Author Topic: When a bartender overcharges you  (Read 4405 times)

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Ceallach

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Re: When a bartender overcharges you
« Reply #15 on: July 22, 2012, 11:02:59 PM »
I still find it odd that she asked when she apparently already "knew" or thought that she knew the price.  Either you care about the price or you don't.   If you care, you ask, and accept the answer, using that as the basis for your decision-making.  If you don't care, you order and then hand over whatever $ is requested.   We've all been stung by places that were more expensive than we were expecting, but I don't think it's ok to order and then retract afterwards just because you didn't bother checking first.  If money is an issue, check first.

Personally I think it was kind of rude of her to dispute the price.  If she thought it was a legitimate mistake then yes, query the discrepancy further, but politely, not by telling them that it's "not the right price".    How does she know she wasn't undercharged the first time?  That's entirely possible, and I've had it happen before.  I shrug off the first time as good fortune, and get on with it.
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Sharnita

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Re: When a bartender overcharges you
« Reply #16 on: July 22, 2012, 11:08:48 PM »
I disagree.  I think that barring happy hour specials prices should be set.  If they randomly fluctuate I would wonder if the bartender might not be padding the bill in order to line his or her own pocket with the business owner being none the wiser.

Jones

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Re: When a bartender overcharges you
« Reply #17 on: July 22, 2012, 11:16:41 PM »
I'm wondering if something like this happened:

Person A: Man, I love this beer, it's $5 instead of $3.50 but so worth it.

Person B: Oh? I have the same, and they charged me $3.50. Let me go get a refill and see what they charge me now...

LifeOnPluto

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Re: When a bartender overcharges you
« Reply #18 on: July 22, 2012, 11:18:59 PM »
I think it's ok to ask "Oh, this drink was only $x when I ordered it an hour ago. How come it's different now?"

However, bluntly telling the bartender that they're wrong, is rude.

Ceallach

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Re: When a bartender overcharges you
« Reply #19 on: July 22, 2012, 11:20:21 PM »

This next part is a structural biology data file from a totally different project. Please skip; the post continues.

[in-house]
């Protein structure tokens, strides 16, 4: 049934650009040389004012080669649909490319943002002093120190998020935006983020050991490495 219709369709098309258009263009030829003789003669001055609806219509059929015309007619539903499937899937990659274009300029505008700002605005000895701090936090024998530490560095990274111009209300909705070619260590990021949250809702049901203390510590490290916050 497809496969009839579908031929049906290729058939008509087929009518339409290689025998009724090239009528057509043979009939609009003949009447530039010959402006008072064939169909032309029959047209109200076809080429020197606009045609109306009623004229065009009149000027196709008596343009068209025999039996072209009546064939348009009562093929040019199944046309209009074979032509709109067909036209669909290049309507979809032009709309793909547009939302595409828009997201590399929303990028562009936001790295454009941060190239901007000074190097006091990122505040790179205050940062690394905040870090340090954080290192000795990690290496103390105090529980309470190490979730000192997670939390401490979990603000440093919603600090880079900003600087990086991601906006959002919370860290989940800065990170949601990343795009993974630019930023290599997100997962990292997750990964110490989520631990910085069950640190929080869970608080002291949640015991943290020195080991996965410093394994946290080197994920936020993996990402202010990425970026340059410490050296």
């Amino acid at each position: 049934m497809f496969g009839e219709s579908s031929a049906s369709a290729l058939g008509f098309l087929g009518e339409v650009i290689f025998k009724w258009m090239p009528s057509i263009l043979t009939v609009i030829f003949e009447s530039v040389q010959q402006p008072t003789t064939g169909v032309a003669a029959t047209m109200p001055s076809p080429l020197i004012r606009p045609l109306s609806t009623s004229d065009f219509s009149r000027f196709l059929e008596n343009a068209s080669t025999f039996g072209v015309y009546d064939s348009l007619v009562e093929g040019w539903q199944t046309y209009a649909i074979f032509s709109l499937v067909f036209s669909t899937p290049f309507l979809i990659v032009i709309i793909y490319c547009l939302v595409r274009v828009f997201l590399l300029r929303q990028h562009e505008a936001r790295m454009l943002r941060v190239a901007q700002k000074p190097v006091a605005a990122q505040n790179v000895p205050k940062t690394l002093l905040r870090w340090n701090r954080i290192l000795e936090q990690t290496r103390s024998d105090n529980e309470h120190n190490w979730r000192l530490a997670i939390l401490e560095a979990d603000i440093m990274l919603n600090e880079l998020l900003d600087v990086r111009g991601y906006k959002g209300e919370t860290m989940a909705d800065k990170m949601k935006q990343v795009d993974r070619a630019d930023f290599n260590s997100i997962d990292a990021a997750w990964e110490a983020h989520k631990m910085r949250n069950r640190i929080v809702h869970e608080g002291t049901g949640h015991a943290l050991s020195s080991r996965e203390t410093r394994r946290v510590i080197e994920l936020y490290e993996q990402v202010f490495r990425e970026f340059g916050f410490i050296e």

I disagree.  I think that barring happy hour specials prices should be set.  If they randomly fluctuate I would wonder if the bartender might not be padding the bill in order to line his or her own pocket with the business owner being none the wiser.

Yes that's true, there should be set prices, but if you happened to be undercharged would you get annoyed the next time and tell them they're "wrong", or would you clarify to see which price was correct?   I think the lady in the OP was presumptuous in assuming she knew the right price, and could have handled the situation better. 

Or, what LifeOnPluto just said!   ;)
"Nobody can do everything, but everybody can do something"


Tilt Fairy

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Re: When a bartender overcharges you
« Reply #20 on: July 22, 2012, 11:25:19 PM »
I disagree.  I think that barring happy hour specials prices should be set.  If they randomly fluctuate I would wonder if the bartender might not be padding the bill in order to line his or her own pocket with the business owner being none the wiser.

Yes that's true, there should be set prices, but if you happened to be undercharged would you get annoyed the next time and tell them they're "wrong", or would you clarify to see which price was correct?   I think the lady in the OP was presumptuous in assuming she knew the right price, and could have handled the situation better. 

Or, what LifeOnPluto just said!   ;)

Yeah I agree with you Ceallach (as always!) and Life on Pluto. There's nothing wrong with saying 'why is there a difference in the price?" if you mind to the penny or cent how much you pay. I don't but there's nothing wrong if you do mind. It's your money. I think barmen do a commendable and difficult job. Sometimes in a drink-infused culture mistakes happen by the bartender and/or customer and also there made be a more laid-back culture to prices. There might be a perfectly simple explanation. Happy hour, different type of drink/measurement, wrong price given before, peak hour prices etc....